Appraisers job interesting, but not always an easy task

Posted: Monday, March 19, 2001

Assigning values to borough properties is a year-long job for the Kenai Peninsula Borough assessor's office.

Property owners only see the tip of the iceberg when assessment notices arrive in the mail. Prior to that, a small team of appraisers works as detectives, trying to verify more than 60,000 parcels in the borough. They drive down roads and follow paths through thick underbrush. Sometimes boats or snowmachines are required. They follow up on phone calls and sometimes retrace their steps for accuracy.

In an area that is 24,737 square miles -- 16,147 of which are land - it isn't always easy to find what they are looking for, or even know where they are.

"This is a unique state and a unique borough," said Denis Mueller of the assessor's office, adding that new mapping systems, aerial views and GPS (global positioning system) units are making it "easier and easier to determine where we're at."

Occasionally, there are animals to contend with, domestic and otherwise. More often than not, property owners aren't home, leaving appraisers to do their best with the information they have.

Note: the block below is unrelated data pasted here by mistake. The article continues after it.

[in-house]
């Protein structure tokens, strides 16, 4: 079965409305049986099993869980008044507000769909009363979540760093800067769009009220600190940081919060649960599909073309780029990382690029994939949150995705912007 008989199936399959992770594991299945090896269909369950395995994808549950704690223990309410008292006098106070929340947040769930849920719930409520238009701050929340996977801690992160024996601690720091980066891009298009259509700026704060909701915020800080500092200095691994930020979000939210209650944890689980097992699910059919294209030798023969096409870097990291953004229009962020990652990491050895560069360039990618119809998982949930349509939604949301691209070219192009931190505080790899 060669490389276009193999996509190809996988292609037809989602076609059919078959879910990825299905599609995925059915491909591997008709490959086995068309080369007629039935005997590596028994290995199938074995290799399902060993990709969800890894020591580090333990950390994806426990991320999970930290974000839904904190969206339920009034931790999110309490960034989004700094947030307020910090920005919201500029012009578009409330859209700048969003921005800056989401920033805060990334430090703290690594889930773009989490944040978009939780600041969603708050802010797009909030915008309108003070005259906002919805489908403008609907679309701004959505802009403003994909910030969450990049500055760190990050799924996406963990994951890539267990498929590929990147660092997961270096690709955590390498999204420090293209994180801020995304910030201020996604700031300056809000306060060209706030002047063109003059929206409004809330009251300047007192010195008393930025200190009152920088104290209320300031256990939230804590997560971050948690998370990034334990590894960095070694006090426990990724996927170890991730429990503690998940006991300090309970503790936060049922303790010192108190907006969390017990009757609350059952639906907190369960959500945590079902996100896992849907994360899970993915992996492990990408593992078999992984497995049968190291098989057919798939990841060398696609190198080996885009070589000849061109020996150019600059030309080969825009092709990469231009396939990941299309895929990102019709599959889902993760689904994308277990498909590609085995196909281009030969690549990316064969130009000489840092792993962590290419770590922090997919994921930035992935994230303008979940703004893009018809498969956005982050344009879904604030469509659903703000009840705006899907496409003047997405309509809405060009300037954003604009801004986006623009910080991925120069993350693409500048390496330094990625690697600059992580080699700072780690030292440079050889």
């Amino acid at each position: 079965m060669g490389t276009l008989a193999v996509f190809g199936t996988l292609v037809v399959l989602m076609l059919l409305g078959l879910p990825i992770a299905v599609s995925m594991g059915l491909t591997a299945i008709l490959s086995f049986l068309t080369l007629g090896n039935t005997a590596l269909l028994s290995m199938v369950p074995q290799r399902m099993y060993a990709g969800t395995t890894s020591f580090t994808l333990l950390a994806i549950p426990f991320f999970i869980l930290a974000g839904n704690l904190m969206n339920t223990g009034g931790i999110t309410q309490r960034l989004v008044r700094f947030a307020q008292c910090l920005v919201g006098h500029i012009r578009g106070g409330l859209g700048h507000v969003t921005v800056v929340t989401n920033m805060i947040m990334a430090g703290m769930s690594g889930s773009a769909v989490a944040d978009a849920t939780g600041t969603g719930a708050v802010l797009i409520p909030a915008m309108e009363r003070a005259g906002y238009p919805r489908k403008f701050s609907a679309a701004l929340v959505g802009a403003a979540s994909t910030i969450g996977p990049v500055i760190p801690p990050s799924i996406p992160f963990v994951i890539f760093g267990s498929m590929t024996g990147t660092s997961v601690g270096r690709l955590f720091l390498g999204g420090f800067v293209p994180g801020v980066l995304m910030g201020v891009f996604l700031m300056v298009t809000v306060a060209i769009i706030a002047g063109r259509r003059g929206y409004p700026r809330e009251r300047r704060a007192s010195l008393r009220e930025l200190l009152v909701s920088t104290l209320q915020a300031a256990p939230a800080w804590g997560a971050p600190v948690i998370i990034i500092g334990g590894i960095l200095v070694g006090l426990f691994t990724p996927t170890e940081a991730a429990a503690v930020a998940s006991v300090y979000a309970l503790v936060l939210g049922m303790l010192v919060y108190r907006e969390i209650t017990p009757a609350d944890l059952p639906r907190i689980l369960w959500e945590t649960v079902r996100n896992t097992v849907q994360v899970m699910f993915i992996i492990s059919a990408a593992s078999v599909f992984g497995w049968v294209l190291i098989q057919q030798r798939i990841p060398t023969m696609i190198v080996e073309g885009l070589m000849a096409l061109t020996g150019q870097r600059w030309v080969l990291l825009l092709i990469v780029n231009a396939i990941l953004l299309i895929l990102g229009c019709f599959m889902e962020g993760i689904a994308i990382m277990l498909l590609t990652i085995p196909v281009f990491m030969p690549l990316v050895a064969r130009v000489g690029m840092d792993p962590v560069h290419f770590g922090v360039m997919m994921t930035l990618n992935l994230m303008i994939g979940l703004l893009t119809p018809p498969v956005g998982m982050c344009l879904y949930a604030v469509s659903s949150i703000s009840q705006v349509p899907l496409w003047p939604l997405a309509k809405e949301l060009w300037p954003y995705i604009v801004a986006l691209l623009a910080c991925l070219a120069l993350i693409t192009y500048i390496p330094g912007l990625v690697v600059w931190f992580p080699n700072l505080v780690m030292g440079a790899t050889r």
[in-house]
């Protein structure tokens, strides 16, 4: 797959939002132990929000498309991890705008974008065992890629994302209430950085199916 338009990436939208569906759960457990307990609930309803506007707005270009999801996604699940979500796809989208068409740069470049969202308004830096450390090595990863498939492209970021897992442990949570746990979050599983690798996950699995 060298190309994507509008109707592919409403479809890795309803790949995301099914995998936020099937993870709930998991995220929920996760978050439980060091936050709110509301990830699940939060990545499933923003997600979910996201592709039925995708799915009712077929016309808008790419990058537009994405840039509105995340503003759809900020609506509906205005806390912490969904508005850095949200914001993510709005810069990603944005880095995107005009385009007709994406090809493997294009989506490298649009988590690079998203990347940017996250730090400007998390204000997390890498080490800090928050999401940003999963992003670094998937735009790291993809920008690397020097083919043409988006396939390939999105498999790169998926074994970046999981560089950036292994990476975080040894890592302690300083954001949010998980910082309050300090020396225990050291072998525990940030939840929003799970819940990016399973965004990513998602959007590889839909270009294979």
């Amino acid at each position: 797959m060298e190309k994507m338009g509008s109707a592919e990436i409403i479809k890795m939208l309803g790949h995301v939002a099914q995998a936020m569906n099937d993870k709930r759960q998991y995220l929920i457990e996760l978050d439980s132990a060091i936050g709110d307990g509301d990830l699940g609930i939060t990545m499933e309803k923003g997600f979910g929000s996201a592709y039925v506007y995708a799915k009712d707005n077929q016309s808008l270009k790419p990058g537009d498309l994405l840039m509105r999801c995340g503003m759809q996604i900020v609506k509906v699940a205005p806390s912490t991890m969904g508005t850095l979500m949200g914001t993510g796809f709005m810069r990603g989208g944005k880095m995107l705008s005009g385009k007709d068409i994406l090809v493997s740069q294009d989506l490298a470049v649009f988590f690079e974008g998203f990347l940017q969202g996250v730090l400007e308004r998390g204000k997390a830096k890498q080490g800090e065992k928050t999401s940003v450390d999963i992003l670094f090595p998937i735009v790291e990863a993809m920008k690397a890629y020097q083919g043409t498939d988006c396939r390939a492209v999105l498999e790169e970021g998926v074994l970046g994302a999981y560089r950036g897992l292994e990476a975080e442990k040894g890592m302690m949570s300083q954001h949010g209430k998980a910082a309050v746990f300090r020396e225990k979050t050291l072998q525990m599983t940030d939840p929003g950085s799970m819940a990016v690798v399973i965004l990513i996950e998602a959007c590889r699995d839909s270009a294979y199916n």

"We do not look in windows or enter without the owner's permission," Mueller said. "The only time we can enter without permission is if (the structure is) under construction and open."

Sometimes only children are at home. And sometimes property owners state their desire to not have an appraiser in the area.

"In that case, we leave," Mueller said. "We don't want to put appraisers or the public in any compromising position."

With all the variables to consider, Randy Hughes, who has been with the assessor's office for two years, said safety is a major concern. He carries a box of supplies, including ice cleats and hand warmers. But even those precautions haven't prevented him from falling in mud and stepping on nails. And then there's the story about the structure he entered, only to meet a bear coming down the stairs.

"I came into this with lots of outdoor experience," Hughes said. "I think we all thrive on it. You never know what you'll get into."

Appraisers must condense standard variables into black and white, boiling down information into a series of boxes, check marks and numbers on a field appraisal sheet. On it, appraisers evaluate foundations, floor structures and coverings, construction of exterior walls, ceilings and roofs, materials used for interior walls, heating systems, insulation, electrical and plumbing. They determine the quality of workmanship, ranging from low to excellent.

Land attributes include access, trees and views. For structures still under construction, the appraisers estimate percent complete.

Whatever can't be captured on the worksheet, Hughes' records with a 35 mm camera he carries in his supply box -- including the mannequin hidden in the bushes that a property owner posed with an axe to discourage visitors.

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